Professional Musician Careers: Average Musician Salary

Name: Stefano Capobianco
Job Title: Musician (Singer/Songwriter/Producer)
Where: Los Angeles, CA
Employer: Self-Employed (
Years of Experience: 18
Education: Bachelor of Arts
Salary: $50K (See PayScale’s Research Center for the average musician salary by years of experience)

Professional Musician Careers: Average Musician Salary

Since a musician’s salary can vary as much as music itself, the average musician salary may seem elusive. During our interview with professional musician Stefano Capobianco, we learned that the average musician salary is shaped by many factors, including the size of venues that one plays, types of music (covers or original) and income earned from TV or films. We asked this veteran player about his professional musician career and musical influences, the average musician salary, educational requirements for a musician, what advice he has for anyone interested in professional musician careers, and that all important question: why musicians get the girls.

Many people dream about being rockstars, but professional musician careers require hard work. If you’re wondering how to make your dreams come true, whether you just finished your first guitar lesson or you’re about to take your band on the road, don’t miss this success story about one professional musician career.

Musician Job Description:

I am a working guitarist, songwriter, singer and producer. I play guitar for anyone who needs a guitarist on an original project, live or studio session, or for touring artists. I write, sing and perform my own music which I also license for television and film. I also record and produce other artists at my own studio.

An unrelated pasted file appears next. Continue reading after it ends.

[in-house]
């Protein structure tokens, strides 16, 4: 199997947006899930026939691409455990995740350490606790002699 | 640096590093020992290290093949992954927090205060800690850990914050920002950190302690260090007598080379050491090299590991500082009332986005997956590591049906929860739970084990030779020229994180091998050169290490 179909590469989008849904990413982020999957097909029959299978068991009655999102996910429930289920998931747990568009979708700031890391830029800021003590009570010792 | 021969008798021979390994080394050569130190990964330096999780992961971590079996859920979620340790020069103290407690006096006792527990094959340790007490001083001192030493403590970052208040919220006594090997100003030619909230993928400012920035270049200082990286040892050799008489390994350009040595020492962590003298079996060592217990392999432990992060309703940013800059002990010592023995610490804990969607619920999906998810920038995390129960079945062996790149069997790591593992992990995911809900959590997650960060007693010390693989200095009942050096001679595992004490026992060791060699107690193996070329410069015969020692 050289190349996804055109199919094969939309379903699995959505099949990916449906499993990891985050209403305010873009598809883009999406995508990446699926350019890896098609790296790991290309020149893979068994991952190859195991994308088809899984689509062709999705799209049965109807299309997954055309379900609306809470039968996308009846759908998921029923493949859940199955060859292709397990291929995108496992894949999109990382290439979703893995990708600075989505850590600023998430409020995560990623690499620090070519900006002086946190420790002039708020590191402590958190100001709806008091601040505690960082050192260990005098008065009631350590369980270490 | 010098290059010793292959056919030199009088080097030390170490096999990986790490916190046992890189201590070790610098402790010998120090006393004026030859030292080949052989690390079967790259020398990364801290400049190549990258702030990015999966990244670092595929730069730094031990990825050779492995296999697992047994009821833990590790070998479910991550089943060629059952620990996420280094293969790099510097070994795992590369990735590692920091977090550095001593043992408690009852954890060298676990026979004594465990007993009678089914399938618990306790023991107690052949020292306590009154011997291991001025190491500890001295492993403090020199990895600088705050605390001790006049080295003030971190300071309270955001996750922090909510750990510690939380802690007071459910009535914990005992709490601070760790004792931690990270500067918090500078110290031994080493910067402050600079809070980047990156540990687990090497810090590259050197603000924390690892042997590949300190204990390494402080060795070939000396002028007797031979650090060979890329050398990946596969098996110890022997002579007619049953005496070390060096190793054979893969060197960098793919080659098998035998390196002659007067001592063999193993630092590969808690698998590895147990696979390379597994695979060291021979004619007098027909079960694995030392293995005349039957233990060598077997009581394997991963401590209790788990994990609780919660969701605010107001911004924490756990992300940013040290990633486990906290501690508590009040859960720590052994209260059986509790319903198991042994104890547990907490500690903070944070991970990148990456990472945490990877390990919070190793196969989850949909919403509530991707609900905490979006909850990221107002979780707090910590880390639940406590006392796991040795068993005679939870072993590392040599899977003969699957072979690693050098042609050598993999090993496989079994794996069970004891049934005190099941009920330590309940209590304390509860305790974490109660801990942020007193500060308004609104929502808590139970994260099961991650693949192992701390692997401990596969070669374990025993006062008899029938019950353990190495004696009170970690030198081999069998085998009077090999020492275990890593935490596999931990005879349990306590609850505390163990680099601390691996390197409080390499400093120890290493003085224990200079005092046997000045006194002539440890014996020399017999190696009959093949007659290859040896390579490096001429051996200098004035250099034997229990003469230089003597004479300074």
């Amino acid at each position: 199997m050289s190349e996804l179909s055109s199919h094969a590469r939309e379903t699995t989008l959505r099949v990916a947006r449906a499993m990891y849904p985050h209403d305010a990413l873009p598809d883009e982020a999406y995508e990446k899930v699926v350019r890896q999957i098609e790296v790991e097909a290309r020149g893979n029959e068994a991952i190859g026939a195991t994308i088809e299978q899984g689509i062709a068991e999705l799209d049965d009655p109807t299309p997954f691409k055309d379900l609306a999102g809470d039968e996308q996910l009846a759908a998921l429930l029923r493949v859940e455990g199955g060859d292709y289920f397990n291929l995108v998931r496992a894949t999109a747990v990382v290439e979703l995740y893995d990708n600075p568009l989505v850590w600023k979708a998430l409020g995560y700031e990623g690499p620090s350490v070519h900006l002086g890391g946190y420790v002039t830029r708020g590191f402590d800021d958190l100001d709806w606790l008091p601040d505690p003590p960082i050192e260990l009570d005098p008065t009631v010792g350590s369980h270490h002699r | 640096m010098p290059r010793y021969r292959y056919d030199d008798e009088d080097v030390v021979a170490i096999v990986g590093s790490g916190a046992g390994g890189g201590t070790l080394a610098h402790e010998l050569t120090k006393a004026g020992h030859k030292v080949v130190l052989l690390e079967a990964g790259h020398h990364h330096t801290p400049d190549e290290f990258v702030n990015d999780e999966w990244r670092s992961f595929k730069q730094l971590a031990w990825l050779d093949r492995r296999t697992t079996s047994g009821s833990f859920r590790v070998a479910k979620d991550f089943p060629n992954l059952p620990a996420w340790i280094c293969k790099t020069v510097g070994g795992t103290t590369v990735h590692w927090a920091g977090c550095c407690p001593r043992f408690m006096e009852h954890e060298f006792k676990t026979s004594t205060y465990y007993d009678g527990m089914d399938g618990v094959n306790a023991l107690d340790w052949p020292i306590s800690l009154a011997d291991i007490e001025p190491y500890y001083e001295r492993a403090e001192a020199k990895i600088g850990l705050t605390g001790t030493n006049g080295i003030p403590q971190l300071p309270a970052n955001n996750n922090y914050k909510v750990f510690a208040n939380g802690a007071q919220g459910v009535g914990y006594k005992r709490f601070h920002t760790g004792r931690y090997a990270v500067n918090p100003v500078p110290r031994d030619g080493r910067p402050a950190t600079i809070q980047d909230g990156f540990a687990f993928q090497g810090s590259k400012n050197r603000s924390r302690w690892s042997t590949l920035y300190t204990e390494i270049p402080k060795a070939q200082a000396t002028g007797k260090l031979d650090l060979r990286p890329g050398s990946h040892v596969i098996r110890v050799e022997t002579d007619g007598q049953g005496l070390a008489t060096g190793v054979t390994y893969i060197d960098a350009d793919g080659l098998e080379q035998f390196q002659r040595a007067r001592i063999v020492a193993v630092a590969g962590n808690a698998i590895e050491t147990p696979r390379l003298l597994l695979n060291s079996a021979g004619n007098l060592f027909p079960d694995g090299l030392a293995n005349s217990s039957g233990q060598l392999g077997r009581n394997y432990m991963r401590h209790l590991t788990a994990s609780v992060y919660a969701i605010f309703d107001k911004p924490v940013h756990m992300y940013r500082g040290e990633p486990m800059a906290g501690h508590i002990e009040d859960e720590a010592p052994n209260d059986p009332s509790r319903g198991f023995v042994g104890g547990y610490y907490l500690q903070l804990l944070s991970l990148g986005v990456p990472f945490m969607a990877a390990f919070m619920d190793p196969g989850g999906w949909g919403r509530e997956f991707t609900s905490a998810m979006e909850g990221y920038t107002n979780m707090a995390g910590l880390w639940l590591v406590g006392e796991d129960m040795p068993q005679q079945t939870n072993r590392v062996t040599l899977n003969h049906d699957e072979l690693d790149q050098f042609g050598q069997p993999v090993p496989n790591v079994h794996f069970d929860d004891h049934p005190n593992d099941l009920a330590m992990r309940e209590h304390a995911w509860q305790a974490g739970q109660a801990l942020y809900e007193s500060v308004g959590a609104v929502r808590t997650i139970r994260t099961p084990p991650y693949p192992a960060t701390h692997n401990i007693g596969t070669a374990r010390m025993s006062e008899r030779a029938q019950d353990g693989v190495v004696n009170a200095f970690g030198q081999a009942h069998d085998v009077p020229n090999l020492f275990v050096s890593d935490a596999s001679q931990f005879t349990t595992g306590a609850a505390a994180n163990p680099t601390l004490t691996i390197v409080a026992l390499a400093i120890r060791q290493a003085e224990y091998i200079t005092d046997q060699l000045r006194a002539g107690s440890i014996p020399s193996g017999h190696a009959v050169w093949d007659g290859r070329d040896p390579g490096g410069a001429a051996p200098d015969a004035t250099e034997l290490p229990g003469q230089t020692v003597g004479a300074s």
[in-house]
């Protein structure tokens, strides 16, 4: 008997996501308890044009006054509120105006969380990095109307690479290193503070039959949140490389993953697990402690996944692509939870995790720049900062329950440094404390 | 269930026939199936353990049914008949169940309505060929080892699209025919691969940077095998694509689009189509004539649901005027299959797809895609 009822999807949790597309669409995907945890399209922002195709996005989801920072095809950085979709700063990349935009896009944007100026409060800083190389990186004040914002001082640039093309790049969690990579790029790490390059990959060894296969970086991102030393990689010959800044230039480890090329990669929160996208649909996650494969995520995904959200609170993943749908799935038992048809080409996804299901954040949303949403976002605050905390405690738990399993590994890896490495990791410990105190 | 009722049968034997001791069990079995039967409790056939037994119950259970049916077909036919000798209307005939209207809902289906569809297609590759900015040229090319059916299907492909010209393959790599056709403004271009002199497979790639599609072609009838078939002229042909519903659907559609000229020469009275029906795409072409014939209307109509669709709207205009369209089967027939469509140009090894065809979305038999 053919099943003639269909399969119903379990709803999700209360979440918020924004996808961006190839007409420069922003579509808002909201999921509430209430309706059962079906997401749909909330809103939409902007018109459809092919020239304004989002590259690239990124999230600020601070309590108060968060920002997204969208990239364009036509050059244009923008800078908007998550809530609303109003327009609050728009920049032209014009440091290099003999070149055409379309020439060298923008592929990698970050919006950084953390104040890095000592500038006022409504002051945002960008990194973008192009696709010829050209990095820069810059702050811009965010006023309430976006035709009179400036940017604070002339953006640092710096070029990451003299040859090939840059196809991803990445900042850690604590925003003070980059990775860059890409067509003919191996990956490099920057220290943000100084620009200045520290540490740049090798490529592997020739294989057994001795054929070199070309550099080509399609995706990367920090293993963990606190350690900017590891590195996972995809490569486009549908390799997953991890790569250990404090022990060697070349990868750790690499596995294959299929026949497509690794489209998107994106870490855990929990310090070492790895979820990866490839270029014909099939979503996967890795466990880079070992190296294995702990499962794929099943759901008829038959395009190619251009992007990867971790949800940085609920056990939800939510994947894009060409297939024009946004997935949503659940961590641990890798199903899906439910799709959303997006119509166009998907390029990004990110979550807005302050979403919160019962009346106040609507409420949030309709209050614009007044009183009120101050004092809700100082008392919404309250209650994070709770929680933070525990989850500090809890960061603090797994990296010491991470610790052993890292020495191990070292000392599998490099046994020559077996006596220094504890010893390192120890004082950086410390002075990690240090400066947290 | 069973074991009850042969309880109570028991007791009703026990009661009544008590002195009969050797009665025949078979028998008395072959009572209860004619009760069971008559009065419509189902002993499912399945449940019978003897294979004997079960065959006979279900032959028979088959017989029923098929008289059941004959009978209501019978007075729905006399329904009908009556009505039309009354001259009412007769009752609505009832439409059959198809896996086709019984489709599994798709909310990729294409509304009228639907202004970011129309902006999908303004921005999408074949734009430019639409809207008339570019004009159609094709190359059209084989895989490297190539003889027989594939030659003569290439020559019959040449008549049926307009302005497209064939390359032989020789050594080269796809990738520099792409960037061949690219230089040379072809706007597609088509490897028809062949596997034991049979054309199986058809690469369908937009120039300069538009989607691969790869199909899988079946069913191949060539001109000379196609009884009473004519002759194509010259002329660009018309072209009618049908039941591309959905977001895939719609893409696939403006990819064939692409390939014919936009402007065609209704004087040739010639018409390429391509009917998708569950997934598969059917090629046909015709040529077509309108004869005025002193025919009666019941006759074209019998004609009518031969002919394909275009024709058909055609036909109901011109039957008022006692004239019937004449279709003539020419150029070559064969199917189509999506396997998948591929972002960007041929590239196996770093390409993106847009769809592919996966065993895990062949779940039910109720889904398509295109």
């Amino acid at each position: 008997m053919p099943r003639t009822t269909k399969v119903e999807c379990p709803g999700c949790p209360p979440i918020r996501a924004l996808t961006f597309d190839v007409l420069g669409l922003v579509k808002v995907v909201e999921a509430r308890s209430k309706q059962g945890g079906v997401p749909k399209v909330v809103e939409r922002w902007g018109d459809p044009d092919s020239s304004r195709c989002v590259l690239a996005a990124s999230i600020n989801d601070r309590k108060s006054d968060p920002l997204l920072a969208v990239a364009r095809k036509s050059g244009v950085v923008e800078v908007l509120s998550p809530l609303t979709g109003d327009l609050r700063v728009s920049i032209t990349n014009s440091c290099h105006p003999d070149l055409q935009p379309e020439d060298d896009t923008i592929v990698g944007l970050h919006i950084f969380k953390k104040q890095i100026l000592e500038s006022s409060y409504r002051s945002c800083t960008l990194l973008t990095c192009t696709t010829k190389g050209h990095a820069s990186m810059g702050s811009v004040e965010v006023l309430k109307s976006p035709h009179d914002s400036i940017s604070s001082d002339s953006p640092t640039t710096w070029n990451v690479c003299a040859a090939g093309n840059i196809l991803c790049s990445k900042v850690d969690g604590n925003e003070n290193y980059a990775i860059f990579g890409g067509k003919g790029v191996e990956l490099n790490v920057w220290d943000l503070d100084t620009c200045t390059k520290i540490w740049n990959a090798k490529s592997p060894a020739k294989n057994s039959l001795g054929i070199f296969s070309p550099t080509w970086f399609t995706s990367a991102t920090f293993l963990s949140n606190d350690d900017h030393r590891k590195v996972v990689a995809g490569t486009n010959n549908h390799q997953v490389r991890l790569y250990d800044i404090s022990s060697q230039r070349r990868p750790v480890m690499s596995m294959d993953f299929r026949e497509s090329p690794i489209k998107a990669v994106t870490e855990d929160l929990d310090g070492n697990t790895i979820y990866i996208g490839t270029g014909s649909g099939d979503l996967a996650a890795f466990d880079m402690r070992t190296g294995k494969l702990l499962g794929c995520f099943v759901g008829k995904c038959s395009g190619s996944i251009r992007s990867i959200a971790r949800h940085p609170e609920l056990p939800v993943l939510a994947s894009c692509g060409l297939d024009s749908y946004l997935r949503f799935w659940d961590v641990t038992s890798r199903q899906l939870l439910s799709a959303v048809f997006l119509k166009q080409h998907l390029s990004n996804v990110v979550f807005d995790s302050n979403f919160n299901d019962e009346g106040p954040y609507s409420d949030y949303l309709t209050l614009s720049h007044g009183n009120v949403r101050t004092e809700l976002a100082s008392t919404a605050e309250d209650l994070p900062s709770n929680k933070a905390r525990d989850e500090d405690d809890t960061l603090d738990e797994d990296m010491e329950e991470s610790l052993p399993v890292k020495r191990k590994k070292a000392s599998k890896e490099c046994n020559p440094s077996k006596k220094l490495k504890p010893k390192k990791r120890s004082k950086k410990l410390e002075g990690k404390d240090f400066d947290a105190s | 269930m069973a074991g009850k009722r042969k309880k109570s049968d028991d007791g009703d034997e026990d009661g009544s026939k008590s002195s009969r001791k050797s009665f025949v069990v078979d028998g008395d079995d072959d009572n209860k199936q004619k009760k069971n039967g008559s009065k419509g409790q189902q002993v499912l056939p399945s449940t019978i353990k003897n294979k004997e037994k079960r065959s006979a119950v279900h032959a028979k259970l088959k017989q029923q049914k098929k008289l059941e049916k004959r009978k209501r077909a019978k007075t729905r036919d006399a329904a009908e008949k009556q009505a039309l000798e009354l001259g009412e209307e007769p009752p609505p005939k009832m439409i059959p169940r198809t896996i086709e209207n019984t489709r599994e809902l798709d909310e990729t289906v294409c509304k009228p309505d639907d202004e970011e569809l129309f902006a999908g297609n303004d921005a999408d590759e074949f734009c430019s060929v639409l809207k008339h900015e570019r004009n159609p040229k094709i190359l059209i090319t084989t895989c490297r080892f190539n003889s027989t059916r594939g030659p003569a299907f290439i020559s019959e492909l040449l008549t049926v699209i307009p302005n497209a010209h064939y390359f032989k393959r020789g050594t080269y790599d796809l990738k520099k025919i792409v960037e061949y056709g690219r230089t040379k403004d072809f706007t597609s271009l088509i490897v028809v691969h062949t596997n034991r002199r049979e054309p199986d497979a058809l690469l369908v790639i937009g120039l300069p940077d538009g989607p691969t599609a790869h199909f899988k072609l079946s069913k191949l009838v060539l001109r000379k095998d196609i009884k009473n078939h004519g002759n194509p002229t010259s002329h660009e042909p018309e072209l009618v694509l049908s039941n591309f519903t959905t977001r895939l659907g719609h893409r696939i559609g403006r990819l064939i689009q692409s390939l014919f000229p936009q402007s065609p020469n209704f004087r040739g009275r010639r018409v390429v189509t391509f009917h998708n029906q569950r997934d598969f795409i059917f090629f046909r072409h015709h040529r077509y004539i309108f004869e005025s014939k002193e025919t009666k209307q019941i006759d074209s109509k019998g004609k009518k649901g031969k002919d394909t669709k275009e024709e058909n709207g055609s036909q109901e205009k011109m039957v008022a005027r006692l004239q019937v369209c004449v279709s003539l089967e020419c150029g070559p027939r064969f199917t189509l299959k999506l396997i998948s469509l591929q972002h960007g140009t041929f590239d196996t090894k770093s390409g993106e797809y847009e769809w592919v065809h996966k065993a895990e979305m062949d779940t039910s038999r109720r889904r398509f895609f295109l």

Can you describe the steps in your professional musician career?

I was originally inspired by Kiss to be a drummer. I signed up in 3rd grade and realized quickly that you don’t get to play a drum kit immediately, so I quit. I also had a cousin who would play piano at the house during parties and everyone would sing songs like Moon River. His name was Al Bundy, for real. He showed me my first tunes on piano. A few years later I wanted to take up the guitar, so I started teaching myself some stuff but then realized I needed to take lessons. I took guitar lessons until I was seventeen, and fiddled around with other guitar players learning stuff from them and trading licks and things we had learned.

Soon, I started trying to put bands together, hooking up with local musicians and developing band leader skills. As the guitarist, it always fell to me to pick the songs, teach them to the band and then sing. There was a band in High School, but they already had two guitar players and so I offered to be the lead singer and “occasional” 3rd guitar player. We experimented and learned how to write songs and played a lot of covers so we could play parties. Once we had enough original songs, I booked our first original show. From there, I started writing and developing my own songs.

At this point it was the end of high school and I thought, “Well, why not go to a music college or study music.” I went to a local college and took courses while trying to figure out what to do next. I fell into a couple of situations. One was playing covers in bars for money and the other was starting an original band. One thing led to another and the next thing you know I’m playing in clubs every night, sometimes for money (with covers) and sometimes originals for nothing. I began to support myself solely as a musician.

What do you enjoy about your musician career?